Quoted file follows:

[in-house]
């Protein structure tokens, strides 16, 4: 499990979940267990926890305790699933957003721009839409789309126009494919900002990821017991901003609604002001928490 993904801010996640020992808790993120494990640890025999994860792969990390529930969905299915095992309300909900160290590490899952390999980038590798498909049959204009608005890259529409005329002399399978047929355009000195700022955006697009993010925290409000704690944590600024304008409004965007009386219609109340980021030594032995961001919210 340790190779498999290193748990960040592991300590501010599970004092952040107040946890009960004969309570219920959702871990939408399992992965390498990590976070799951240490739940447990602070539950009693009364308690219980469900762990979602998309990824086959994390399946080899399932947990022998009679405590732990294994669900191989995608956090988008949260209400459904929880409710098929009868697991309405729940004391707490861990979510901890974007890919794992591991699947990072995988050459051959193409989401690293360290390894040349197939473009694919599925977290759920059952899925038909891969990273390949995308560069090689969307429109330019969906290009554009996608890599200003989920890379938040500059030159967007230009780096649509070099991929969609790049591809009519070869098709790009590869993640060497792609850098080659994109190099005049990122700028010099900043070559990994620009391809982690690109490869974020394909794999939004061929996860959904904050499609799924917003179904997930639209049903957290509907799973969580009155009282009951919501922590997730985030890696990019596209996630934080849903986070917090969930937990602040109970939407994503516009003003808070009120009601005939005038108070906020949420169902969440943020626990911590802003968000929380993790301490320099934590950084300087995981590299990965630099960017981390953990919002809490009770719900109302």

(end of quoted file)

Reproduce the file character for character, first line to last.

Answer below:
[in-house]
């Protein structure tokens, strides 16, 4: 499990979940267990926890305790699933957003721009839409789309126009494919900002990821017991901003609604002001928490 993904801010996640020992808790993120494990640890025999994860792969990390529930969905299915095992309300909900160290590490899952390999980038590798498909049959204009608005890259529409005329002399399978047929355009000195700022955006697009993010925290409000704690944590600024304008409004965007009386219609109340980021030594032995961001919210 340790190779498999290193748990960040592991300590501010599970004092952040107040946890009960004969309570219920959702871990939408399992992965390498990590976070799951240490739940447990602070539950009693009364308690219980469900762990979602998309990824086959994390399946080899399932947990022998009679405590732990294994669900191989995608956090988008949260209400459904929880409710098929009868697991309405729940004391707490861990979510901890974007890919794992591991699947990072995988050459051959193409989401690293360290390894040349197939473009694919599925977290759920059952899925038909891969990273390949995308560069090689969307429109330019969906290009554009996608890599200003989920890379938040500059030159967007230009780096649509070099991929969609790049591809009519070869098709790009590869993640060497792609850098080659994109190099005049990122700028010099900043070559990994620009391809982690690109490869974020394909794999939004061929996860959904904050499609799924917003179904997930639209049903957290509907799973969580009155009282009951919501922590997730985030890696990019596209996630934080849903986070917090969930937990602040109970939407994503516009003003808070009120009601005939005038108070906020949420169902969440943020626990911590802003968000929380993790301490320099934590950084300087995981590299990965630099960017981390953990919002809490009770719900109302």